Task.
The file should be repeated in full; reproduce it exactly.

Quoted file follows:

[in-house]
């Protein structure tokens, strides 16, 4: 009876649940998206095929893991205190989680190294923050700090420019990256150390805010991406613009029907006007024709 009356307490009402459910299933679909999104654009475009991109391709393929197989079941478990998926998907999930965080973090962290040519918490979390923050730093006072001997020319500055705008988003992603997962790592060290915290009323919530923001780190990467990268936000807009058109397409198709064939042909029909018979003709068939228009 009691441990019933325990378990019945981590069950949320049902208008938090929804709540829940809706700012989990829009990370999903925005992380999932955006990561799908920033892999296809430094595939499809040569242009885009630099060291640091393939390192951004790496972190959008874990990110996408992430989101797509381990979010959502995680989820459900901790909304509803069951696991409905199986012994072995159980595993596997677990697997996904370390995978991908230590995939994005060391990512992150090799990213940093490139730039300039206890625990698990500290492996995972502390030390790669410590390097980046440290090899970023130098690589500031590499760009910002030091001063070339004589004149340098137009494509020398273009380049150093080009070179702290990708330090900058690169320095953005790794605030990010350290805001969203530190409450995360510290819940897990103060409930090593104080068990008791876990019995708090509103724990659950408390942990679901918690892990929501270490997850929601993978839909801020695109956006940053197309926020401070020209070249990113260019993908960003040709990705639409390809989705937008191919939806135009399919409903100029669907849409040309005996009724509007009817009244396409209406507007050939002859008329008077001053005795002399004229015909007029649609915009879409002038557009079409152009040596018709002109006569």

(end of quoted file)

[in-house]
């Protein structure tokens, strides 16, 4: 009876649940998206095929893991205190989680190294923050700090420019990256150390805010991406613009029907006007024709 009356307490009402459910299933679909999104654009475009991109391709393929197989079941478990998926998907999930965080973090962290040519918490979390923050730093006072001997020319500055705008988003992603997962790592060290915290009323919530923001780190990467990268936000807009058109397409198709064939042909029909018979003709068939228009 009691441990019933325990378990019945981590069950949320049902208008938090929804709540829940809706700012989990829009990370999903925005992380999932955006990561799908920033892999296809430094595939499809040569242009885009630099060291640091393939390192951004790496972190959008874990990110996408992430989101797509381990979010959502995680989820459900901790909304509803069951696991409905199986012994072995159980595993596997677990697997996904370390995978991908230590995939994005060391990512992150090799990213940093490139730039300039206890625990698990500290492996995972502390030390790669410590390097980046440290090899970023130098690589500031590499760009910002030091001063070339004589004149340098137009494509020398273009380049150093080009070179702290990708330090900058690169320095953005790794605030990010350290805001969203530190409450995360510290819940897990103060409930090593104080068990008791876990019995708090509103724990659950408390942990679901918690892990929501270490997850929601993978839909801020695109956006940053197309926020401070020209070249990113260019993908960003040709990705639409390809989705937008191919939806135009399919409903100029669907849409040309005996009724509007009817009244396409209406507007050939002859008329008077001053005795002399004229015909007029649609915009879409002038557009079409152009040596018709002109006569």